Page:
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center at a border patrol station last week where many are being separated from their parents. thank you so much for being here. >> sure. we have to rely on your own eyes because our cameras are not allowed in. tell us what you saw at this large processing center? >> what i saw is what you see in the pictures. that is the large cages that are set up in a giant warehouse. children are divided by age, more or less. children i saw caged full of 5-year-olds. they were alone, many crying. some of them occasionally playing and told to quiet down by guards. other than that, there was no supervision of these children, no toys, no appropriate bedding. and, in fact, the lights were on 24 hours a day. really entirely inappropriate conditions. >> how are they sleeping? this was released by customs and
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border protection. so they're just on mats with the tin foil blank it's? >> exactly. that's exactly right. exactly what you see in that picture. >> did you see children being separated from their parents? >> i did. at a border patrol station, i was actually speaking to a young girl, a 9-year-old girl and her father when they came and took the girl away. >> what happened? describe that scene? >> they came in, knocked on the door, said they needed to take the girl. i asked them where they were taking her. they told me they were taking her for process to go a shelter. i asked if they were going to explain this to the father and to the girl? really the agent just stared at me. so i suggested that he might want to give them a few moments to say good-bye and understand what was happening. again, he just stared at me and said i'm not separating them, ma'am. i'm just taking her for processing to a shelter. >> what does he call it? >> he he literally just said i'm
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taking her to a shelter. and i said well you're taking her and not her father so why don't you give them a minute. that means you're separateing them. we gave them about a minute. she stood up and walked away. and the father broke down crying. >> do they know where the kids are going to be? >> they have no idea. eventually they did understand that he was probably going to court and she would be going to this processing center. and i did happen to find her the next day when i was in that processing center. she received a shower and new clothing and had no idea where her father was. >> thank goodness you're there to be the interpreter and intermediary, because not everybody has an advocate as functioning as you were. what happens after 20 days with the kids who have to be released? where do they go? >> they are there as long as it takes for orr, who is in charge
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of their care and custody and release, to find a place to put them. that's where this issue of tender age facilities come in. the orr, their job is to take these children, put them into licensed shelters and group homes until they can find their family or a sponsor in the community where they can release these children to. our child welfare says they should not be institutionalized. they should be in the community. they are used to getting kids who come here on their own, that are older. >> unaccompanied minors. >> exactly. so these children are traumatized. they are much younger. and the facilities orr had in place so far, some of them are equipped to handle young children because once in a while they get those. but not in these numbers. so they are scrambling. >> i want to read something attorney general jeff sessions said in "usa today" today.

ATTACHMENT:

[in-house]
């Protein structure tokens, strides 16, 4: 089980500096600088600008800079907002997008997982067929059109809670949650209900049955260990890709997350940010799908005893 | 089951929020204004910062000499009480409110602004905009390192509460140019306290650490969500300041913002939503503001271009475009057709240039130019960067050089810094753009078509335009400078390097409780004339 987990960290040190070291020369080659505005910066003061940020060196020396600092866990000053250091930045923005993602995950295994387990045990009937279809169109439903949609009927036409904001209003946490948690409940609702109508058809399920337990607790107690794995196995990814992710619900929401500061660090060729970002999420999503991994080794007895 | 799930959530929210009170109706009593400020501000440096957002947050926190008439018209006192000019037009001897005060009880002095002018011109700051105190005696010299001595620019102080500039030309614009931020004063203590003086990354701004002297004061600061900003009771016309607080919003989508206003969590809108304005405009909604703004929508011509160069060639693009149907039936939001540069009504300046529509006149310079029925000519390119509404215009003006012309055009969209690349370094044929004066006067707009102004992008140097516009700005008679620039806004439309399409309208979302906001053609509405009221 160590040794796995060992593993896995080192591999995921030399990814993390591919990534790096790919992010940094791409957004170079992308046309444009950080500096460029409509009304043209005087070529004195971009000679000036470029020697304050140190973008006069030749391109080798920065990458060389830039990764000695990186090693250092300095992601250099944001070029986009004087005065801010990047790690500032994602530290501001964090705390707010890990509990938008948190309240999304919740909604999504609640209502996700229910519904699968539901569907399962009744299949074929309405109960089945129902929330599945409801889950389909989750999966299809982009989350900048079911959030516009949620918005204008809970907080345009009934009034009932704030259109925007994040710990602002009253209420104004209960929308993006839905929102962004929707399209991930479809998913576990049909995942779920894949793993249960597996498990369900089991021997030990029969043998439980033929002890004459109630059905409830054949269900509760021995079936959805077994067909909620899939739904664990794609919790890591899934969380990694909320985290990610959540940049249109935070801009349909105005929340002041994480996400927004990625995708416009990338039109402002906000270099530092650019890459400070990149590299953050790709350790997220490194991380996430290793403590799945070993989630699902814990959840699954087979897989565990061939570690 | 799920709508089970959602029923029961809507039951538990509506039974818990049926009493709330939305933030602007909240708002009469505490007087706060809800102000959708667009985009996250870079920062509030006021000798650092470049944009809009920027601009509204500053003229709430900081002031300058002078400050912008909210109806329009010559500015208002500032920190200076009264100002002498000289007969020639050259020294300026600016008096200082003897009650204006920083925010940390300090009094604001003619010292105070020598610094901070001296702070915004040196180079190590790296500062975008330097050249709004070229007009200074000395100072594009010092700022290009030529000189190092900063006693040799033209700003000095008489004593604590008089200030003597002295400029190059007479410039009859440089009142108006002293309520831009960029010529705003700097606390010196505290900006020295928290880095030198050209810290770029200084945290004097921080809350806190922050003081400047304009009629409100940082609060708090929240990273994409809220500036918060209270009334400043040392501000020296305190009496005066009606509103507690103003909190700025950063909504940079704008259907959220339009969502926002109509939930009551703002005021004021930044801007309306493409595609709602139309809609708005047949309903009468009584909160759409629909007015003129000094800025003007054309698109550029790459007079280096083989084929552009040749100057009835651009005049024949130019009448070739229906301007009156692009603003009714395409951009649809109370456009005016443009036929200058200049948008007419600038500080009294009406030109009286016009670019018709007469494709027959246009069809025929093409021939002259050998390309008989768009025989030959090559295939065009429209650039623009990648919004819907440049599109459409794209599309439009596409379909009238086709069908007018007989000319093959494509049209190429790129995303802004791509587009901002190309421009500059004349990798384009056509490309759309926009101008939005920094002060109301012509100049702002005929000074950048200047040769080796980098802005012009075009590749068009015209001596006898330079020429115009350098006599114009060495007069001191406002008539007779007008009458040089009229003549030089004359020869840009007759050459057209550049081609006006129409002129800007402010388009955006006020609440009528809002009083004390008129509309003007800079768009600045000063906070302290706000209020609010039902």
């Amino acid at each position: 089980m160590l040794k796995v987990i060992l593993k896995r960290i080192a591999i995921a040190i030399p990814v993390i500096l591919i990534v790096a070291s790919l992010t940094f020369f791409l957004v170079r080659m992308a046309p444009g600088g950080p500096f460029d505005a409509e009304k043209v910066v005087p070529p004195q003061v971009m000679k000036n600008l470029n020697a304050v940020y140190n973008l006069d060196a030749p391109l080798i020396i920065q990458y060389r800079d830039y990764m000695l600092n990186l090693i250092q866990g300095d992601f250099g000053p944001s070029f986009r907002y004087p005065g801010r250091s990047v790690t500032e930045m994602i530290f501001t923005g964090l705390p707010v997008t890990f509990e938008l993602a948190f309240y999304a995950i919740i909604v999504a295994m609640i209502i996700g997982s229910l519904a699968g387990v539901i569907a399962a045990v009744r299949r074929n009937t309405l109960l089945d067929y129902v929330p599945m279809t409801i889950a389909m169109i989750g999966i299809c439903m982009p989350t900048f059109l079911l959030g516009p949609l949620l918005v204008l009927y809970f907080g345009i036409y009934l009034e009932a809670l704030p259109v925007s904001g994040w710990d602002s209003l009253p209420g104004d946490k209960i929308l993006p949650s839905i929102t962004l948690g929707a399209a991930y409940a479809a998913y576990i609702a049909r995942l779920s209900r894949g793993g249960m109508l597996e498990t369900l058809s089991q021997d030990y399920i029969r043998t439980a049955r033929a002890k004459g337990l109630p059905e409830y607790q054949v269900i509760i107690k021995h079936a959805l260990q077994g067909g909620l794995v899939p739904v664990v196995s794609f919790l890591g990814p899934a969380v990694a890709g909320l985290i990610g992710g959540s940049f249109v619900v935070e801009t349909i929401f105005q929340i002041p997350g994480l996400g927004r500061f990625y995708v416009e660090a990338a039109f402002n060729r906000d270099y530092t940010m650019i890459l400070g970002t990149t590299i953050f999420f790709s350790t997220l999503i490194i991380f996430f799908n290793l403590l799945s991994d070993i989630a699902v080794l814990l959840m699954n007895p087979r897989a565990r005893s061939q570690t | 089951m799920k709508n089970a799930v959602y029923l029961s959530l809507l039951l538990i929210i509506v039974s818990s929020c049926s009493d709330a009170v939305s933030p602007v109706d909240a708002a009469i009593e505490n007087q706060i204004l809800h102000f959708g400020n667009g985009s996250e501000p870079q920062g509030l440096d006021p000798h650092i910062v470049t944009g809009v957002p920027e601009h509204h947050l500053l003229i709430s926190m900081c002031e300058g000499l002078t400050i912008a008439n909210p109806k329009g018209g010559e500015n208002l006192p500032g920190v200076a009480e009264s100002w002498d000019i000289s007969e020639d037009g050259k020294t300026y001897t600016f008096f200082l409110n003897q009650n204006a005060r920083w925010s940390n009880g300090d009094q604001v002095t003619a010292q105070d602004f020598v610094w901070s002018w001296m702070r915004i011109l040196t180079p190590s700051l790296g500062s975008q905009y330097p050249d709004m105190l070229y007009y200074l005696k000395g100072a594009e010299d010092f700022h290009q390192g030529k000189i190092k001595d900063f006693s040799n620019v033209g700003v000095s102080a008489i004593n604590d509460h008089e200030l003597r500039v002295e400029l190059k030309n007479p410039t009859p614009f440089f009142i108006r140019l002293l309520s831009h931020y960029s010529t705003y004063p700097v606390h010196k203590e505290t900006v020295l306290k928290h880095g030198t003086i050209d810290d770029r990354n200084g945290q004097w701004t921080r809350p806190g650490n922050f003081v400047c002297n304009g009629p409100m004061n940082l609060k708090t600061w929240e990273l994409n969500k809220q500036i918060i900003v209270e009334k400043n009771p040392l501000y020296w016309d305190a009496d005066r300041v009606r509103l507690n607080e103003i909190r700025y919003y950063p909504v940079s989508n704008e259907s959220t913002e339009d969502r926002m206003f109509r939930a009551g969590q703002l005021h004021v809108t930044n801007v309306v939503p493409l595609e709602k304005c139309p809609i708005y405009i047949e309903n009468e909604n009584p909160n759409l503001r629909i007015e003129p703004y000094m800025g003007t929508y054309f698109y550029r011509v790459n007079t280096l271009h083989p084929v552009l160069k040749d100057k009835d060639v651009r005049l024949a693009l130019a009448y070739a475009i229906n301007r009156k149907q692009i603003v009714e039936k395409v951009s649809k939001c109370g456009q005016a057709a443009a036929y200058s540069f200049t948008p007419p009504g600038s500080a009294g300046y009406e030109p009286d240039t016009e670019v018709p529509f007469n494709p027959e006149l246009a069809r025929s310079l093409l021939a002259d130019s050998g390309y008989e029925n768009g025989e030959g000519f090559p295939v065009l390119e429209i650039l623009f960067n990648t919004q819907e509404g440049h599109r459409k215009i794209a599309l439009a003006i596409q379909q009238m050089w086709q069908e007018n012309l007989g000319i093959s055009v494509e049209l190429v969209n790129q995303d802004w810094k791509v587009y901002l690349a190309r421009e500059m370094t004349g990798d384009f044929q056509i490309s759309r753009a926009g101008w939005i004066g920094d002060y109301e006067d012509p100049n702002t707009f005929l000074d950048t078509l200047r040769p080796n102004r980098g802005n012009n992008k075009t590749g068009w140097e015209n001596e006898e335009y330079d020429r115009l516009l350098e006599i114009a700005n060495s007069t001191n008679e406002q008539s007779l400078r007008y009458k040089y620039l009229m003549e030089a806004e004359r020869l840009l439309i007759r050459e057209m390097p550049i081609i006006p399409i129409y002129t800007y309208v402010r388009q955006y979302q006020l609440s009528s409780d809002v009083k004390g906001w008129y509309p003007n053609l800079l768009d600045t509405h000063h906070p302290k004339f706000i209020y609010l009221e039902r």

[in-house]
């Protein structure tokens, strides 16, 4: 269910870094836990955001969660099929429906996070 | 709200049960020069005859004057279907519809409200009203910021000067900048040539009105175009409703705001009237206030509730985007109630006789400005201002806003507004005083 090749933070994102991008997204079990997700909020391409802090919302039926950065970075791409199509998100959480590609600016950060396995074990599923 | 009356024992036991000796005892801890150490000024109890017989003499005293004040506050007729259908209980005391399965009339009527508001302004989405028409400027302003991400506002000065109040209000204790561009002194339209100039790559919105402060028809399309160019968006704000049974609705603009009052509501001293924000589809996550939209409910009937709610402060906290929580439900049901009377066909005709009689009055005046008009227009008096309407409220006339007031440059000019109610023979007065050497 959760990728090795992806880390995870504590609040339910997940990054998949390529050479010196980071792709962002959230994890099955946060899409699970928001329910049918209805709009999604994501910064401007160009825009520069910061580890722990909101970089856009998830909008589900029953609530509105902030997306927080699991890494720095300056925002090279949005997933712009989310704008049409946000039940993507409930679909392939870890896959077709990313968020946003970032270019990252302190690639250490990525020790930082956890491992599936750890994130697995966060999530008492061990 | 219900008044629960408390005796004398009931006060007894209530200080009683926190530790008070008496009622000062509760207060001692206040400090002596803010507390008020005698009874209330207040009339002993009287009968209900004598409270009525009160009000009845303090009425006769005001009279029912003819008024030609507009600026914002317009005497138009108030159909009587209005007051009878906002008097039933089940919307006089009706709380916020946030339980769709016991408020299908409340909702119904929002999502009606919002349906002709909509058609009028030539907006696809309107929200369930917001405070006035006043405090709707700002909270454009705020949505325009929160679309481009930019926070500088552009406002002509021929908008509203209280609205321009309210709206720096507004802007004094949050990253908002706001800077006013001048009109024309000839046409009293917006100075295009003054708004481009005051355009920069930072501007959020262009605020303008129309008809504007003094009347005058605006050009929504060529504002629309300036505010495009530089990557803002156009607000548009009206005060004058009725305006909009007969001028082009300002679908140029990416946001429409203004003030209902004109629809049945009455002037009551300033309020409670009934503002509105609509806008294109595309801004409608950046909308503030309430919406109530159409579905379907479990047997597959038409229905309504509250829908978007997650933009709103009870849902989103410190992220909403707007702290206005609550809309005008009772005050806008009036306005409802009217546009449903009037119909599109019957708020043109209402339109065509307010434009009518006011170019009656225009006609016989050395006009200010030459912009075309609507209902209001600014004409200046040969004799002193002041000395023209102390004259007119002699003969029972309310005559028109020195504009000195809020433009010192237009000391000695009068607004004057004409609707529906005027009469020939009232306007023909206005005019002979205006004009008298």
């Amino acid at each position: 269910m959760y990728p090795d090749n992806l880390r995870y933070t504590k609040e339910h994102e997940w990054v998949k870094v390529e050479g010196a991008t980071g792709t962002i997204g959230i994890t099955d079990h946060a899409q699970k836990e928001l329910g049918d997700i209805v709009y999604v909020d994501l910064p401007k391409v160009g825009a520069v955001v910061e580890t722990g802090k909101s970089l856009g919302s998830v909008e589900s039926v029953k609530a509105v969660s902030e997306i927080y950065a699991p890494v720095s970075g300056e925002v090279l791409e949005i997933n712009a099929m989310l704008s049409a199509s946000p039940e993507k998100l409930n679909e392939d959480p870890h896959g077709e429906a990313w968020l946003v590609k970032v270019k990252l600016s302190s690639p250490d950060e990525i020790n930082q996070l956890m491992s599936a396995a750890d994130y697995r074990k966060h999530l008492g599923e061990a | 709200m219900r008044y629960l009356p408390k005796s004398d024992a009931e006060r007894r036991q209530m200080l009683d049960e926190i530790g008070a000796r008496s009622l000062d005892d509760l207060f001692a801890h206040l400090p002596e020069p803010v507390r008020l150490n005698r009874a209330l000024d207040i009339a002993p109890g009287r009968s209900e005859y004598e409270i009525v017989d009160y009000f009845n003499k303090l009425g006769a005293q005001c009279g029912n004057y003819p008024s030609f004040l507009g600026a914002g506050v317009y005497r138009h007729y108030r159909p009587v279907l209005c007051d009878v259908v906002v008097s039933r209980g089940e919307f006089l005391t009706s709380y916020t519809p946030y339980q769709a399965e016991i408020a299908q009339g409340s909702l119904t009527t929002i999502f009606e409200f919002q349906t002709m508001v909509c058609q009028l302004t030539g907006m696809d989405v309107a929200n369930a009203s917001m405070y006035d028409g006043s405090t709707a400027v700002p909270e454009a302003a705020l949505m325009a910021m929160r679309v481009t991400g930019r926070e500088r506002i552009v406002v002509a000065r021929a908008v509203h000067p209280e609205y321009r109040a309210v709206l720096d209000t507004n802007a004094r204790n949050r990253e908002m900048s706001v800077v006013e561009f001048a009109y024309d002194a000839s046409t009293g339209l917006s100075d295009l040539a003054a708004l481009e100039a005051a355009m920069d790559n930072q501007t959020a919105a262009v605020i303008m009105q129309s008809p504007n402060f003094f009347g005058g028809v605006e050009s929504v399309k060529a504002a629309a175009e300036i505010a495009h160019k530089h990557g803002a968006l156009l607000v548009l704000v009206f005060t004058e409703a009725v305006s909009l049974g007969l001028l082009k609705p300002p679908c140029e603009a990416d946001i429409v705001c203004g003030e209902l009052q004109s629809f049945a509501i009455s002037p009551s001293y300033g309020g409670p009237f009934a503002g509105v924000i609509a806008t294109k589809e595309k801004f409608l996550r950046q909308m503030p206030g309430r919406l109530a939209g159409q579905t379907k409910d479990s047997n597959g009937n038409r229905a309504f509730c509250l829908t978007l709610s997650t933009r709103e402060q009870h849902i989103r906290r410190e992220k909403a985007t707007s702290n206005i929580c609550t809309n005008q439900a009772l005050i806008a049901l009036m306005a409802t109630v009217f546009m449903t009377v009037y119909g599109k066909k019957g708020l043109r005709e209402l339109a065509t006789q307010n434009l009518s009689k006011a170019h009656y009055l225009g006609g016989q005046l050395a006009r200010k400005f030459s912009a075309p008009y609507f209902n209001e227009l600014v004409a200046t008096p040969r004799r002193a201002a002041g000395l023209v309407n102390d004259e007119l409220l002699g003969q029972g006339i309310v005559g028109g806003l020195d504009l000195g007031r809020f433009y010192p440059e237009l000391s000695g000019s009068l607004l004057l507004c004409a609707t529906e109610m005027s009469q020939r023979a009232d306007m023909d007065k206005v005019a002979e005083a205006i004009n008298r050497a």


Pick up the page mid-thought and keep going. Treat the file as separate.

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these children are well cared for. in fact, they get better care than a lot of american kids do. they are provided plenty of food, education in their language, health and dental care, and transported to their destination city all at taxpayer expense. is that what you saw? were they getting tutored in their language, lots of dental care? >> in the facilities where they are separated from their parents they are absolutely not getting any of those services and no appropriate services at all. i want to be clear the office of refugee resettlement does have shelters that do meet child licensing standards. they are licensed to take care of children. so they do have some of those services. but that's not the issue here. the issue is these children are separated from their parents and are traumatized. they shouldn't be in these facilities in the first place. there are so many options. the administration is making this look like their only choice
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is to separate the kids or release them, right? what they are trying to do is get waivers of family -- of child welfare standards waived, have those not apply to these families so they can detain children in prisons not licensed for children. that's what they are trying to do. there is no change in law to stop separating these kids. the alternative is releasing them to the community. we have seen programs in place where 99% of them show tpoup for court. >> there you go. 99%. this administration shut that program down. >> that is really valuable to tell us what is going on. thank you very much for sharing. you're welcome. and the safey for "most parallel parallel parking job" goes to... [ drum roll ] ...emily lapier from ames, iowa.
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mr. president, don't you have kids? >> what i'm asking congress to do is give us a third option to promptly remove families together as a unit. >> it seems as though we have lost our sense of humanity. >> "the associated press" reporting that babies are being sent to tender age shelters. >> i can tell you with absolute certainty they are being treated humanely. >> he doesn't want to go for a